He sat out a week and returned against the Blue Jays this past Saturday, but was sent for an MRI afterwards. The results landed him on the disabled list for at least two weeks.
Francisco Cervelli: The Yankees enthusiastic catcher has seen his share of bad breaks, both figuratively and literally. After he caught 126 games over two seasons, Cervelli thought for sure he was the backup to starter Russell Martin for the 2012 season. Then at the last minute the Yankees acquired Chris Stewart and Cervelli was relegated to the minor leagues for the season. After he got through the anger and disappointment, Cervelli settled in and came to camp this season prepared to win a spot.
It didn't hurt that the Yankees let Martin walk and prospect Austin Romine missed all but 14 games last year with a bad back. Girardi said the playing time between Cervelli and Stewart would work itself out and it did just that. Cervelli stepped to the forefront with solid defensive play, his work with the pitchers, and even with his bat.
His .877 OPS was by far the best of his career. He had already slugged three home runs, driven in eight runs, and was 3-8 with runners in scoring position. (All three hits were with two outs.) Then this past Friday night, Toronto's Rajai Davis fouled a ball off of Cervelli's exposed hand. A break occurred and surgery followed that will knock Cervelli out of action for six weeks. The Yankees will now hope Romine can step up (barring another move) to back up Stewart.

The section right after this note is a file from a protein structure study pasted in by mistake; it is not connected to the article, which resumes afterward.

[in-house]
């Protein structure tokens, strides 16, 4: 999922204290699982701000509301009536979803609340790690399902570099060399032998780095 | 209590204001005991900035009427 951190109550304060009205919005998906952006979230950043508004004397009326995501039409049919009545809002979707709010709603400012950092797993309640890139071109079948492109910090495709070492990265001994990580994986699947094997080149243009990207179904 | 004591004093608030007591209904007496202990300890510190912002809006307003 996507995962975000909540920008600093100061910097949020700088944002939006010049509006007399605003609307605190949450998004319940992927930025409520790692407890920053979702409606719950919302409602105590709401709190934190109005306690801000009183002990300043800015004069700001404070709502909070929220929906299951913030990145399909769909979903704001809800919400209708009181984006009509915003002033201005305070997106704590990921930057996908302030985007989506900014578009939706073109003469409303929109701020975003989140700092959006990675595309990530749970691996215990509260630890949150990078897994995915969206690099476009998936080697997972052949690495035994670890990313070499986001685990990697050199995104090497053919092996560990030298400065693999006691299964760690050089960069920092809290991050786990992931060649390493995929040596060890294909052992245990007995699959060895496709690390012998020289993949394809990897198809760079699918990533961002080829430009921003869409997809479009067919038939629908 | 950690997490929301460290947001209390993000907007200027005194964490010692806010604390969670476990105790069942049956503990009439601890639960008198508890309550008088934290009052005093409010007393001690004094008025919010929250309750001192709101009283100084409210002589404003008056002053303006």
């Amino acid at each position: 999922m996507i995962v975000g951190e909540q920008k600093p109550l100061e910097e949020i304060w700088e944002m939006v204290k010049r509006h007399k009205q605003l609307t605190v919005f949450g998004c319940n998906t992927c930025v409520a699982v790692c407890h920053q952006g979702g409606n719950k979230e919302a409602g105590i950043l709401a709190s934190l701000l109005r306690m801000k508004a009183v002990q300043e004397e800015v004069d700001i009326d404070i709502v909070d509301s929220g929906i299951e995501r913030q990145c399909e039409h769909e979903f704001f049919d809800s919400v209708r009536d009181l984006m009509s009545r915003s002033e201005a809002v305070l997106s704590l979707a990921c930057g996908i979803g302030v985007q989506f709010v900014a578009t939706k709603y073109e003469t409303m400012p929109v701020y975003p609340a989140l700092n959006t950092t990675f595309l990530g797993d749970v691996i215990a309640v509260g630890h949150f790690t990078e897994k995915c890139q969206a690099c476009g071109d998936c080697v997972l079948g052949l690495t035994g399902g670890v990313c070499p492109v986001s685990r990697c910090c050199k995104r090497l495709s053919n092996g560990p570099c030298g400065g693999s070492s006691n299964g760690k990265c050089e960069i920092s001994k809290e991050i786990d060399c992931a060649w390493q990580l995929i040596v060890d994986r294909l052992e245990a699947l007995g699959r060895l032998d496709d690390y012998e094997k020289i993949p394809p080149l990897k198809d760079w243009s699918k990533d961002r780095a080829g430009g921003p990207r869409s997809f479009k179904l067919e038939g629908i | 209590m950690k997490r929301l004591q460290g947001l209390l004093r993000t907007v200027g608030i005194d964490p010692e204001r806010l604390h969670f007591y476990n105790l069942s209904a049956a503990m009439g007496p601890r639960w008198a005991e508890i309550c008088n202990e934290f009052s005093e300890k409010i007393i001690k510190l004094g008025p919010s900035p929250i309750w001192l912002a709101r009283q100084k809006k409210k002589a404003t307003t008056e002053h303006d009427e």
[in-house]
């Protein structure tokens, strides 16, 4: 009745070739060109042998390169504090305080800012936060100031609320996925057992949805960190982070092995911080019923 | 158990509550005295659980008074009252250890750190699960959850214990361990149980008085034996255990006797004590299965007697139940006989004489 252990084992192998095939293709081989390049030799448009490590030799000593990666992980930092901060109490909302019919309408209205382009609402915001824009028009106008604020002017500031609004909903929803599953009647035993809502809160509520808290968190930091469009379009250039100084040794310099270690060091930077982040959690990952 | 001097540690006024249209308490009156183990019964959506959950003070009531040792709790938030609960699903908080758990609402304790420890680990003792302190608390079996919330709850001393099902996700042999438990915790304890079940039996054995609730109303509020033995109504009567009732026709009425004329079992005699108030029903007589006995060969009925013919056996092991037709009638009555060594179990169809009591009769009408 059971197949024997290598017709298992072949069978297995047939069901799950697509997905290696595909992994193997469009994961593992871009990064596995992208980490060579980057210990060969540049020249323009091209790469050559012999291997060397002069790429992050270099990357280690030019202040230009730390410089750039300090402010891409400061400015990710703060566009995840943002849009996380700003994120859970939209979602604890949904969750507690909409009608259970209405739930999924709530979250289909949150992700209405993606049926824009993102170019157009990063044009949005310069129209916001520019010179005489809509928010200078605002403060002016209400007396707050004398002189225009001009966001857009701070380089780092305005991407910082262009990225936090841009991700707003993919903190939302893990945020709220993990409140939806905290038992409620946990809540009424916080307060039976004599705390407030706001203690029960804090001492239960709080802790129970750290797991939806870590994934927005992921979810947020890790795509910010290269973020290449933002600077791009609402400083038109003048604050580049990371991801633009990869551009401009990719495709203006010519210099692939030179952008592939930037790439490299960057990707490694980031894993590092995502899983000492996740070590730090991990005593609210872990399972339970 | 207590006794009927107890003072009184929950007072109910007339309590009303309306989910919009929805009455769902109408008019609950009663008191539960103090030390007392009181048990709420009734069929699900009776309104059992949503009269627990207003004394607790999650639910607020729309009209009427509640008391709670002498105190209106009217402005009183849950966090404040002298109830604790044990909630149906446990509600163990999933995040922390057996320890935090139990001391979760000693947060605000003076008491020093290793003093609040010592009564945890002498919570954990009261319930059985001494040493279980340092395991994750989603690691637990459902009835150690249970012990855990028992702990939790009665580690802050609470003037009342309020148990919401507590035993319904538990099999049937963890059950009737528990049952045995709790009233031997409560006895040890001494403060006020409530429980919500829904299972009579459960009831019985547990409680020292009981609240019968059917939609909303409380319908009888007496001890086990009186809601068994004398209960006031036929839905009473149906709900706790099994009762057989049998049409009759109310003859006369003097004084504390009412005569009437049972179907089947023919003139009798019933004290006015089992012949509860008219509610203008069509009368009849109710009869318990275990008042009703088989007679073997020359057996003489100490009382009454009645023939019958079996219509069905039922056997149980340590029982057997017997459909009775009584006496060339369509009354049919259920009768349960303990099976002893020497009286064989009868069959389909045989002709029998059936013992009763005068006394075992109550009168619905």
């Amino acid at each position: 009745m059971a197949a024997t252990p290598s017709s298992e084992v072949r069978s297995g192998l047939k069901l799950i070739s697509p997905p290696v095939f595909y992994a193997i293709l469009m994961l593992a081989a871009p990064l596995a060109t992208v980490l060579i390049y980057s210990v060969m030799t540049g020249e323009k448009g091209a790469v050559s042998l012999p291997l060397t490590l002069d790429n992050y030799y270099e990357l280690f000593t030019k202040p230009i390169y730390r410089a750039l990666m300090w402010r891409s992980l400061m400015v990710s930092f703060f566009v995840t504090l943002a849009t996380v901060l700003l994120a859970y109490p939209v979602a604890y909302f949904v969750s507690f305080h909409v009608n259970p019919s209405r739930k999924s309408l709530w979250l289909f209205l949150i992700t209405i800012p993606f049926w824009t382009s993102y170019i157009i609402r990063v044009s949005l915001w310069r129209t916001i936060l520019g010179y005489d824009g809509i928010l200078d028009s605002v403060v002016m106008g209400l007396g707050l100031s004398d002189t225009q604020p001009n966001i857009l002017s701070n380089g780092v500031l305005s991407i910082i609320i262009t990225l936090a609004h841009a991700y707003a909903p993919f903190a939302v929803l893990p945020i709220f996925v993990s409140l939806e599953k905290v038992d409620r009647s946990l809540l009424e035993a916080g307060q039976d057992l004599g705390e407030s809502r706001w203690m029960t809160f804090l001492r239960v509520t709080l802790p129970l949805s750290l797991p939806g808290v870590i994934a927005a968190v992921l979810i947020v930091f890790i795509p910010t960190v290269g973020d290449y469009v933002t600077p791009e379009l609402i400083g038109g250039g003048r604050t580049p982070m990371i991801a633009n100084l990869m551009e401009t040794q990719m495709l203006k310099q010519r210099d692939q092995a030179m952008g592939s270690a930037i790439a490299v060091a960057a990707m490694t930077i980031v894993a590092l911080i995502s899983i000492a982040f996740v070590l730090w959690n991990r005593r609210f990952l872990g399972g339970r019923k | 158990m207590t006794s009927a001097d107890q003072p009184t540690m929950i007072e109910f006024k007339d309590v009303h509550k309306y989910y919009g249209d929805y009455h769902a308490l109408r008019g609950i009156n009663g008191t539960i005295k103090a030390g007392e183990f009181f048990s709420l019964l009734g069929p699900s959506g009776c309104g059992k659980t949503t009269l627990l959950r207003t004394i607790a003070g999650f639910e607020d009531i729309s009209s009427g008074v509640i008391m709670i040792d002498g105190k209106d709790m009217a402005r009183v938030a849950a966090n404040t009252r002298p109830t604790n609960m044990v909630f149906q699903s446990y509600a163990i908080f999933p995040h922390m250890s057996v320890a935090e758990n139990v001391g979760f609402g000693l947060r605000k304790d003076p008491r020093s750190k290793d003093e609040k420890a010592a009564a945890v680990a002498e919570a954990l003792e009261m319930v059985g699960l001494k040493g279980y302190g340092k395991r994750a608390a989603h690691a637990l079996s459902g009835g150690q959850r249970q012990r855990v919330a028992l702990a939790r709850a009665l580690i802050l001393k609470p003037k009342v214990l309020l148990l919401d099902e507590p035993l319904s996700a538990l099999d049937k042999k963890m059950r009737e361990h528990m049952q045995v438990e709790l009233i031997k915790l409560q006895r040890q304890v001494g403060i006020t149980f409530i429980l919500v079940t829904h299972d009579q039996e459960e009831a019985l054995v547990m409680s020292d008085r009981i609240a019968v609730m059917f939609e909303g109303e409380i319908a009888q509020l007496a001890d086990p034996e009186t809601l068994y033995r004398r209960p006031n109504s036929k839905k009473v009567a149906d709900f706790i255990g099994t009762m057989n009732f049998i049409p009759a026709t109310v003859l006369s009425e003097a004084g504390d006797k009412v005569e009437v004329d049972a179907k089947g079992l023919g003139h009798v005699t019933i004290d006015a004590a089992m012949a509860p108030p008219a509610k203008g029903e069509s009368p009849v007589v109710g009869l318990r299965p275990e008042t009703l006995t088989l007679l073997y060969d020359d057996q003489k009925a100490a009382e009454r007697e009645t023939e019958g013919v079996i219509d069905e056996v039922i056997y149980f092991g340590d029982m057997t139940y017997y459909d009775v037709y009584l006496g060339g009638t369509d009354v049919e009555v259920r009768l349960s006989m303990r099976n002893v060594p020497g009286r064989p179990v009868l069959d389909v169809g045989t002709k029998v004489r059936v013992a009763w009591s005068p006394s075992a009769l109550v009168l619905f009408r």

A Hard Worker, Could Hit More
Jayson Nix: The Yankees utility man has already played second base, shortstop, and third base this season. Nix will now be concentrating on third base with Youkilis sidelined for at least two weeks with a bad back.
He's been solid for the Yankees in the field, which is the biggest thing you want from your utility man, and has shown double digit power in the past when he has gotten enough playing time.
It's Time to Do a Book Report for Extra Credit
Ichiro Suzuki: The veteran hit machine and free agent to be struggled mightily in Seattle last season, and appeared to be done. But after a deal to the Yankees, Ichiro ended the season with a torrid final month. It was so good, the Yankees decided to bring him back with a cheap deal, ostensibly to platoon in right field. Mainly due to injuries, Ichiro has been the everyday right fielder, but has contributed very little.
The .322 lifetime hitter (which was the same average he had as a Yankee last year), hit just .200 through his first 16 games, before he started to show some signs of life. (He had three hits in April's finale against Houston.)